Jefferson: The Art of Power

jeffartpowerJefferson: The Art of Power
by Jon Meacham
2012 / 800 pages

This is coming up on the All-nonfiction list and at the time I stared I thought I’d get a head start.  Took me several weeks anyway.    It seemed quite good from the first several pages,  but I got waylaid and ended up reading several other books.

Now I’m finished (whew) and have to say that the experience of the first few pages continued.  Although I got the Audible version and listened to parts of it,  my basic reading was in the Kindle edition.

The driving idea behind Meacham’s book is Jefferson’s quest for power.  This is usually read about in books on John Adams where Jefferson is demonized at times (or used to be).  Meacham looks at Jefferson’s quest for power more leniently, seeing his patriotism and his fears of monarchy as being instigators of that (as well as Jefferson’s inimitable personality).

I was surprised to learn of Jefferson’s intimate and immediate knowledge of the inner workings of the French Revolution.  Of course I knew it influenced him but I didn’t know the extent of his involvement.

Meacham treats the Sally Hemings issue with a great deal of respect and sensitivity but in the end doesn’t let Jefferson off the hook.  Yes,  he was a product of his times but there were others who freed their slaves.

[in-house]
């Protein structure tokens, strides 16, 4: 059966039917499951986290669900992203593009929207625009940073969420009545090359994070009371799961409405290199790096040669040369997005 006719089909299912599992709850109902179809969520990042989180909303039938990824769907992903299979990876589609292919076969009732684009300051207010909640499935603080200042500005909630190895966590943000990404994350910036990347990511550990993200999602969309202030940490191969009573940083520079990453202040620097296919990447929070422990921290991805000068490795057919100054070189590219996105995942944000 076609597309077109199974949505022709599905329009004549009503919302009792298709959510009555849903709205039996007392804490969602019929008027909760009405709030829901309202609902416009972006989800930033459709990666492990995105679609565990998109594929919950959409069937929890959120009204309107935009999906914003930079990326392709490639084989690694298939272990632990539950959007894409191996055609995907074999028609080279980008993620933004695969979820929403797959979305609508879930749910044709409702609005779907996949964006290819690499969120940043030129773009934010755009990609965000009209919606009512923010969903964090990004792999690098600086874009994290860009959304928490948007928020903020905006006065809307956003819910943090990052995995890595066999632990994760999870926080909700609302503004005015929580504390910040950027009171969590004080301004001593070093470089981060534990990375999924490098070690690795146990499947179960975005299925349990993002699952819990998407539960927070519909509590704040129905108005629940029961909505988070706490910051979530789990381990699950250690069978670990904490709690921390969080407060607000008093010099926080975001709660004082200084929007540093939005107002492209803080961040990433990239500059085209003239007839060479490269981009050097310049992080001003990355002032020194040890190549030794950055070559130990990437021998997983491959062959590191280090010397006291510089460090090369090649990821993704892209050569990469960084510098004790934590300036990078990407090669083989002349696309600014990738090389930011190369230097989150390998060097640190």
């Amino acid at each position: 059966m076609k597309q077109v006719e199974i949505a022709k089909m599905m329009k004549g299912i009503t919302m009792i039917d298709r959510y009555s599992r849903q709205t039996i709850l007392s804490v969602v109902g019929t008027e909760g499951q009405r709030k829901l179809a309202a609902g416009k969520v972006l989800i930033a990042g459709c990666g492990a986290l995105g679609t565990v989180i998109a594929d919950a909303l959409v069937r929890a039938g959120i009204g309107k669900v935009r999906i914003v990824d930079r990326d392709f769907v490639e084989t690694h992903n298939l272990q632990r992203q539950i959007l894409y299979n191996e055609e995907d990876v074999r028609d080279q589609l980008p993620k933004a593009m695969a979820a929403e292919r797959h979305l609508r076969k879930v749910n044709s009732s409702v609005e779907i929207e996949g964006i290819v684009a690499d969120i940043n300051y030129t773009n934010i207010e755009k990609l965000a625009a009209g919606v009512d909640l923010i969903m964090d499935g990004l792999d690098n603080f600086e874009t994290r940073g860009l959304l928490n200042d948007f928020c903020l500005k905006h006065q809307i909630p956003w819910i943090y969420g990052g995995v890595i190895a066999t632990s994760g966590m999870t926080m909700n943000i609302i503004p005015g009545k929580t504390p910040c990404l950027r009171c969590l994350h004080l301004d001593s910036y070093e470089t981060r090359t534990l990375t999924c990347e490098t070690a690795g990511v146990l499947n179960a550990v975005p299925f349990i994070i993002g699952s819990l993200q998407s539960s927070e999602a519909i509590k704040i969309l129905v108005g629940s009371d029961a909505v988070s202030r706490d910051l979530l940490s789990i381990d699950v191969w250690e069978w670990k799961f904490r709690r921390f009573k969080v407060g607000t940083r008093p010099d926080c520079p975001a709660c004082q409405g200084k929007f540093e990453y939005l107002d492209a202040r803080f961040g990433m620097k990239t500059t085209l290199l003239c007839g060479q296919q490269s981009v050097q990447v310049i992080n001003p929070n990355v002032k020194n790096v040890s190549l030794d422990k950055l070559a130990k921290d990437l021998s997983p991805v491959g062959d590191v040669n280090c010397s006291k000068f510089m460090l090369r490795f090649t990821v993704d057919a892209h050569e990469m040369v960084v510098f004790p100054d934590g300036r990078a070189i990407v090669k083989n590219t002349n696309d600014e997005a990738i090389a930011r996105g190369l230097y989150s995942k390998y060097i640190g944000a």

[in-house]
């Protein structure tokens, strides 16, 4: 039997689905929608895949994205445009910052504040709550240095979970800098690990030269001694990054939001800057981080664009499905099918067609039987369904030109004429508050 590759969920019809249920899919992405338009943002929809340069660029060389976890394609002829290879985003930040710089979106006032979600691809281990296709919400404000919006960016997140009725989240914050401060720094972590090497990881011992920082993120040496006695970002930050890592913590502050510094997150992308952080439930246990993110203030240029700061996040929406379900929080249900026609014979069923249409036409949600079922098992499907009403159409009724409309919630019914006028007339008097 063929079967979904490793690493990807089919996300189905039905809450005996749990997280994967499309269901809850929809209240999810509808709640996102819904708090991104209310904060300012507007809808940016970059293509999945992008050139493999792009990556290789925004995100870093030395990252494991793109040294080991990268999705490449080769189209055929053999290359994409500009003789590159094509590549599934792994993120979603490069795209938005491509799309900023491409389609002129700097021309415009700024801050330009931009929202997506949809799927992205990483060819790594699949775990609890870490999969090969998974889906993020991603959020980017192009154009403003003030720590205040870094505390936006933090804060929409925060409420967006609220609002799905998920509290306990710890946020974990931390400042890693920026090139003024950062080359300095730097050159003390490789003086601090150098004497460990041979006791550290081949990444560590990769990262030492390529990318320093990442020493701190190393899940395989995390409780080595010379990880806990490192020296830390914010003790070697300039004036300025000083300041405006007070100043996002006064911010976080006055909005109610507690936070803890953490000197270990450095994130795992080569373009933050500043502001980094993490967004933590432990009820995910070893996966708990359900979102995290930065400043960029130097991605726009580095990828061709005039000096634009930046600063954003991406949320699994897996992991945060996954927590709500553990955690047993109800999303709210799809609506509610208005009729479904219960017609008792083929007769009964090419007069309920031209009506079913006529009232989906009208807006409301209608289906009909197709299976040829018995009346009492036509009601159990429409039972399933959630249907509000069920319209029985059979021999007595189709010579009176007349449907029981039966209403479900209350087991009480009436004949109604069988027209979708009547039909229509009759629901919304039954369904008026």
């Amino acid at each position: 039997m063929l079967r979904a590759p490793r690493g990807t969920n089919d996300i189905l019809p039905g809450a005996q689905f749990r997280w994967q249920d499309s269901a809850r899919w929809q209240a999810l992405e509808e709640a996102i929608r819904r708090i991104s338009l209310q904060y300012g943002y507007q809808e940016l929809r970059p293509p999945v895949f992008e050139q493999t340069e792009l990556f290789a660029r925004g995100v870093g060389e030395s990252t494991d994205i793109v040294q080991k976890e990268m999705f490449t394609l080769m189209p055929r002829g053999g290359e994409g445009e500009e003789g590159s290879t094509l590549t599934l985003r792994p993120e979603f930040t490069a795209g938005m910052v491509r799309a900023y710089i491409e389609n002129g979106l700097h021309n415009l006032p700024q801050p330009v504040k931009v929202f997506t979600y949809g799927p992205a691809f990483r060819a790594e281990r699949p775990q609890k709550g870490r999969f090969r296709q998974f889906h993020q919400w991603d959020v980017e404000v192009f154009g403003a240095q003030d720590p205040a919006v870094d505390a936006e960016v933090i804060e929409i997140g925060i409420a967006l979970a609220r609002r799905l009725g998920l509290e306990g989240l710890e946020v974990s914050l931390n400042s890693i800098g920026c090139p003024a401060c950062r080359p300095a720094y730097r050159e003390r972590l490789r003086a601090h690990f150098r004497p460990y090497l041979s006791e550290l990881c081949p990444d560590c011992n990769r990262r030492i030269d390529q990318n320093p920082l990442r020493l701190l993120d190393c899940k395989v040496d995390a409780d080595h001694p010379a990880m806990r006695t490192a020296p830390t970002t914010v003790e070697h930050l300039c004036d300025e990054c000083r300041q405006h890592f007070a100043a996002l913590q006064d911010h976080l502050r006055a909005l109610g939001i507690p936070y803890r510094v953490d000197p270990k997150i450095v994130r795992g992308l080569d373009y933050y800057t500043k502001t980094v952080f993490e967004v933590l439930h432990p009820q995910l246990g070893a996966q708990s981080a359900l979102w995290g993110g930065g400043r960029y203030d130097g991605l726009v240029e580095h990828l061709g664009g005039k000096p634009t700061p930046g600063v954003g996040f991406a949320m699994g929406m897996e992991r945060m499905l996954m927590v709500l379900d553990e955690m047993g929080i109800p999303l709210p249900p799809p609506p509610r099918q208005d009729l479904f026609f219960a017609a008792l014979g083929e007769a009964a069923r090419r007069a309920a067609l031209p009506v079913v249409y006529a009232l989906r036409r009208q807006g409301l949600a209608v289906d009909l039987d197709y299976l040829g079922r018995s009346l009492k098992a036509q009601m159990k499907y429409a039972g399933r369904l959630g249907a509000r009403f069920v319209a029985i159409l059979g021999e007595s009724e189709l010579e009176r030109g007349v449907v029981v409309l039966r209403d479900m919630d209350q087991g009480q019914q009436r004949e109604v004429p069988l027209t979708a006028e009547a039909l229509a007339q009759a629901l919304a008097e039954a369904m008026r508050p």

So much of what went on then,  the polarization of Congress,  the freedom of ideas vs protection from foreign spies/terrorists,  continues today.  Some of it will always be an issue in a free country – how much freedom to give those who would destroy it?

Meacham quotes large chunks of Jefferson’s writings as well as other writings of the times (about or to Jefferson).  Doing that changes the style of the narrative and at times Meacham falls into the 18th century vocabulary and syntax making the book a bit less than “easy reading.”

It’s quite interesting to read various accounts of Jefferson,  Adams,  Washington,  Hamilton,  and others.  Point of view is so important –

 

 

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